Managing Your Dental Anxiety

Dental Anxiety

Dental anxiety describes the fear, stress, or anxiety a person may experience while in a dental environment. You have probably heard of people that are scared to go to the dentist. If you are one of these people, you may find that your anxiety prevents you from receiving the dental treatment you need for good dental health and wellness. There is no one cause of dental anxiety and it can be triggered by a variety of things such as drills, needles, or the dental setting in general. If you suffer from dental anxiety, know there are ways to manage your condition.

Communicate Your Emotions

One of the biggest mistakes people with dental anxiety make is not sharing how they feel. While your dentist will likely pick up cues of your discomfort, they might not realize how deep your anxiety lies. It is important to be open with your dentist and express how you are feeling. This is especially true when you feel anxious. It can be helpful to share bad experiences you’ve had and pinpoint specific procedures or tools that may act as triggers for your anxiety.

Rely on Distractions

Oftentimes it can be helpful to find a distraction when you are undergoing a dental cleaning or other procedure. Distractions can help take your mind off of what is happening in your mouth by giving you something else to focus on. Distractions can differ for every person but could include listening to music or an audiobook on headphones, squeezing a stress ball, or spinning a fidget spinner. Some dental offices even have televisions you can watch during your appointment.

Bring a Friend or Family Member

Sometimes all you need is a familiar voice to work through your fears. Consider bringing a close friend or family member with you to your appointment. With permission from your dentist office, have your guest talk to you as you are undergoing your dental treatment. Not only will you feel more comfortable and less stressed, but the talking will also serve as a distraction.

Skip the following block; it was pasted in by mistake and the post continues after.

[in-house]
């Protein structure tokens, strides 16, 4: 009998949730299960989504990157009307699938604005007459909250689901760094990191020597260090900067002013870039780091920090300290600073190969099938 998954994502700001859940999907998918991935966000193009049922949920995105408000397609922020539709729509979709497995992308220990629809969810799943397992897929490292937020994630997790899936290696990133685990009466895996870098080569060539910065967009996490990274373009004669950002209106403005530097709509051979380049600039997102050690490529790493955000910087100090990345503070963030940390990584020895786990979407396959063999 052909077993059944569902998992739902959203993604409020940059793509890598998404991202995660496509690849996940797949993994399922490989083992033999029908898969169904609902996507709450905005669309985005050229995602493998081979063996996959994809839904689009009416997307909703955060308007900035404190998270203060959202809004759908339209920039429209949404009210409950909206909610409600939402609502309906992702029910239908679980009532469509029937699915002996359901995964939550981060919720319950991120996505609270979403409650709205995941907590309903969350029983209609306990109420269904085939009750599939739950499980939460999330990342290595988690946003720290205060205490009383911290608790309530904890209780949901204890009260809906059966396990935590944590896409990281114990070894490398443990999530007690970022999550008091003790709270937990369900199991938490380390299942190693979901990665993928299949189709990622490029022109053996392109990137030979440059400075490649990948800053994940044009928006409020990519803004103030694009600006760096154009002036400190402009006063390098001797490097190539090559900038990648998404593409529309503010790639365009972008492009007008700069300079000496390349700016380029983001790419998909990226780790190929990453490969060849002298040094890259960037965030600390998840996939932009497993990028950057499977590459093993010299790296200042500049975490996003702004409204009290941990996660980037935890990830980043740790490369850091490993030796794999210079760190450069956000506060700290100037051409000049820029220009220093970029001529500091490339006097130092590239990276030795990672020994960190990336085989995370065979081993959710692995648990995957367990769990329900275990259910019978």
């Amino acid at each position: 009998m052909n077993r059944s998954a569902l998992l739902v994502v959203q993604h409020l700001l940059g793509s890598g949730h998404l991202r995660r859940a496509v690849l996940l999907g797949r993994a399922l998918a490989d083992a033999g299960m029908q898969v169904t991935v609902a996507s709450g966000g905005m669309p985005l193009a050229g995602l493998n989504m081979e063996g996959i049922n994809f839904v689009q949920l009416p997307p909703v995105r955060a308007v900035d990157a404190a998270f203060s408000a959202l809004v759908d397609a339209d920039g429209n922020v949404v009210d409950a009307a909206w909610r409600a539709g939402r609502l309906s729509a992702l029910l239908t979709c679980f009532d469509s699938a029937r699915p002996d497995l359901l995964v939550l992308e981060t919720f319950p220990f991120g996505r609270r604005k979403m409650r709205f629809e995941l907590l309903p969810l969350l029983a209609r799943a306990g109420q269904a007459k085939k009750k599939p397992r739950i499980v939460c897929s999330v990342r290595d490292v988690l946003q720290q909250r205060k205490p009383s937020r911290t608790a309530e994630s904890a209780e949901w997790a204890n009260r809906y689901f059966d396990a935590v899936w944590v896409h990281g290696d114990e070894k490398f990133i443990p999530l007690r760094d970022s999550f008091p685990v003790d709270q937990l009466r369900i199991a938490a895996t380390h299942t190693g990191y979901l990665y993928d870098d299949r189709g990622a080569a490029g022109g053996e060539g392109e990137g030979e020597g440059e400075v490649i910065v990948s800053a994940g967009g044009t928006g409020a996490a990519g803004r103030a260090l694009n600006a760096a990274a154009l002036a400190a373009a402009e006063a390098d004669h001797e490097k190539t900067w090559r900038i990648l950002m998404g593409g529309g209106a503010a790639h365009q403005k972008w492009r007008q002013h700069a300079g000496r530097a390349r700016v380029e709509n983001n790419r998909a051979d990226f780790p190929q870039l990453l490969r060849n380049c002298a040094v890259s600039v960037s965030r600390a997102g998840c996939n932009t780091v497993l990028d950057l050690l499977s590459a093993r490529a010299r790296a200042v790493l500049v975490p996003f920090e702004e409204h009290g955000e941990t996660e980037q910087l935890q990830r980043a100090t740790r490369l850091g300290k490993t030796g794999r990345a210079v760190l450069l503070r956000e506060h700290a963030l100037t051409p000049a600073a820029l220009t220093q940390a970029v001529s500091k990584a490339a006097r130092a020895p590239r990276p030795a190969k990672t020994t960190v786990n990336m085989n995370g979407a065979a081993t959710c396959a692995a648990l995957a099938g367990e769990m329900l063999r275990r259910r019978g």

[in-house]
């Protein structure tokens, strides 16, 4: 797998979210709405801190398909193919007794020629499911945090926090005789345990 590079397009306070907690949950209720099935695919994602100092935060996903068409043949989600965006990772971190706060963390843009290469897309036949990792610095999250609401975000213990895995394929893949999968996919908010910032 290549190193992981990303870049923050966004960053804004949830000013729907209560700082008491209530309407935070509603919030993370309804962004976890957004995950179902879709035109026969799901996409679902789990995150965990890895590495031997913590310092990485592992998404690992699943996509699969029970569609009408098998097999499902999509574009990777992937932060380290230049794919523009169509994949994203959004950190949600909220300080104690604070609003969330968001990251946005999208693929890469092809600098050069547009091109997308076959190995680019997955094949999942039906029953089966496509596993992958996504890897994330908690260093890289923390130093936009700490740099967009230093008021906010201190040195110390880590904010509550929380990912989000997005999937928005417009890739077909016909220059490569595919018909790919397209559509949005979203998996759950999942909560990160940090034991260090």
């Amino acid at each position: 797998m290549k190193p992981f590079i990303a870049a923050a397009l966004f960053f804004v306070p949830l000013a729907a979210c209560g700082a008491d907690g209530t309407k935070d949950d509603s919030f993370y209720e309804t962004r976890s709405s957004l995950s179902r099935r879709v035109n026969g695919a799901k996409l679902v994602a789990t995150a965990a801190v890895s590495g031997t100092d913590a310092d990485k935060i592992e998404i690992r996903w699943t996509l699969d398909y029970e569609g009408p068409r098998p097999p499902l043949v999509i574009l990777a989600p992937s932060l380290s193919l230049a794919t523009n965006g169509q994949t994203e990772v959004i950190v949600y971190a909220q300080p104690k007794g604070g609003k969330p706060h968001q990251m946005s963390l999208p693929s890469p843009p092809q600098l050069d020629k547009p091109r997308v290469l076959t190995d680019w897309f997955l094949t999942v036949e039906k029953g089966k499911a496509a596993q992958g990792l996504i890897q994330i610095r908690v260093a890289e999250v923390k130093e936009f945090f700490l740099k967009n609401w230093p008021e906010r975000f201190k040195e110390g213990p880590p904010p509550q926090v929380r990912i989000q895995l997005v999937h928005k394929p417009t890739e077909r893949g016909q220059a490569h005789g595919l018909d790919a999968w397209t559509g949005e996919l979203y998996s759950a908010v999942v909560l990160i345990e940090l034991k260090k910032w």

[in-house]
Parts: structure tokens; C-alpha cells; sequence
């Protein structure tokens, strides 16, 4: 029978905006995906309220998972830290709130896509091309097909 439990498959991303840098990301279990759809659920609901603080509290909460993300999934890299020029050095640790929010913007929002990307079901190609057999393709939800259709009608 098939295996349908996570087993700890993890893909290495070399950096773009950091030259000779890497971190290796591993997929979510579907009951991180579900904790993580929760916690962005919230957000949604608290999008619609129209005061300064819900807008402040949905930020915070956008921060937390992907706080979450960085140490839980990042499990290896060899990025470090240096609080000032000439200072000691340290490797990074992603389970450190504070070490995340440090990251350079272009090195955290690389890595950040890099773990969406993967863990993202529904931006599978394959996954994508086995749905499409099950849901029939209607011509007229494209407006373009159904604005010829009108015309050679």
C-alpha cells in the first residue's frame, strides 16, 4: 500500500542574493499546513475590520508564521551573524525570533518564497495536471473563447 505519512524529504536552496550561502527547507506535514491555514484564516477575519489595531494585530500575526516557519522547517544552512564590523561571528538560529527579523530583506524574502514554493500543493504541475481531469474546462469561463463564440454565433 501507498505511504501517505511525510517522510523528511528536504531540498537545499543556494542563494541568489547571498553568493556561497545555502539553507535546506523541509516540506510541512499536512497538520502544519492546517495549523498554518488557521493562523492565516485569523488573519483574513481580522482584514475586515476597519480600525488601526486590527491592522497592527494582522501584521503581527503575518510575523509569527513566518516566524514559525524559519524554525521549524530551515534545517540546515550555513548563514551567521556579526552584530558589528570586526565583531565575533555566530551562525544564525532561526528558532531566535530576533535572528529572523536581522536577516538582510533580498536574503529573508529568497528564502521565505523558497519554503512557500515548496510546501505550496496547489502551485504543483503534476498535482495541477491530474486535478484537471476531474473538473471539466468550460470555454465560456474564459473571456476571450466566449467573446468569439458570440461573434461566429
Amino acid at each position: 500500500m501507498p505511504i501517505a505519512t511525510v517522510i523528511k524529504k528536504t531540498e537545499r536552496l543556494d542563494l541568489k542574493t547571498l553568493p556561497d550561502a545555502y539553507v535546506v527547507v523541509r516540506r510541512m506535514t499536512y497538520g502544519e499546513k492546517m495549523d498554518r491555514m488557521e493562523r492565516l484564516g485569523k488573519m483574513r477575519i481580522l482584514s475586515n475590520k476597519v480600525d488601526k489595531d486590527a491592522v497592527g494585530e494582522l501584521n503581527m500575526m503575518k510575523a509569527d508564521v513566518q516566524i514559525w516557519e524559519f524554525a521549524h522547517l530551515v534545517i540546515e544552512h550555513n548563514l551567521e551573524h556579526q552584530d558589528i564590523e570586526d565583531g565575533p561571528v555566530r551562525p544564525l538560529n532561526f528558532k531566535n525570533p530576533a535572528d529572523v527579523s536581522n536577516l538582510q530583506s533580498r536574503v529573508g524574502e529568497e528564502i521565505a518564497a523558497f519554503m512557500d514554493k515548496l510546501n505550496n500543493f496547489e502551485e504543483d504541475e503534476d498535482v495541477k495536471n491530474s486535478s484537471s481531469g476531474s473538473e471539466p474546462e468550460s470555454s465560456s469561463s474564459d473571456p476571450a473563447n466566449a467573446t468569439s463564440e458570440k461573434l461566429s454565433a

Focus on Your Breathing

Dental anxiety can cause a host of physical symptoms such as sweating, racing heartbeat, low blood pressure, and visible distress. During your treatment, it is important to focus on your breathing to help minimize these symptoms and calm your feelings of panic. Close your eyes and focus on taking slow, regular breaths. It can also be helpful to count your breaths during this process.

Schedule Your Appointment Wisely

When you have dental anxiety, an appointment can be stressful enough without having to worry about other life issues. To help lower your anxiety, try to schedule your appointment at a low-stress time. This should be a time when you do not feel rushed or are under pressure to be somewhere else. For some people, this might be in the morning after waking up refreshed, or on a day when they don’t have to be at work or school.

Prepare Ahead of Time

Certain lifestyle habits can increase anxiety. By paying attention to these triggers, you can possibly reduce your dental anxiety for a calmer appointment. Try to get a good night’s sleep before your exam and avoid caffeine and sugar which can exacerbate feelings of anxiety. Instead, eat high-protein foods which can help have a calming effect.

Choose a Dentist Who Understands

Not all dentists are the same and will have different policies and procedures when it comes to your unique needs. It is important to find a dentist that is accommodating and is willing to work with you to minimize your fears. Remember, many people experience some level of dental anxiety and your dentist will likely have some advice to give you that helps curb your stress. If your dentist is not understanding of your condition, then it may be time to switch dentists.

Talk to Your Dentist

Don’t let dental anxiety stop you from receiving the dental treatments and procedures you need for good oral health. Start by speaking to your dentist at Bonham Dental Arts in Largo, FL. At Bonham Dental Arts, we also offer sedation dentistry at a reasonable cost to help patients receive the best treatment possible. To learn more about managing your dental anxiety, contact our office today.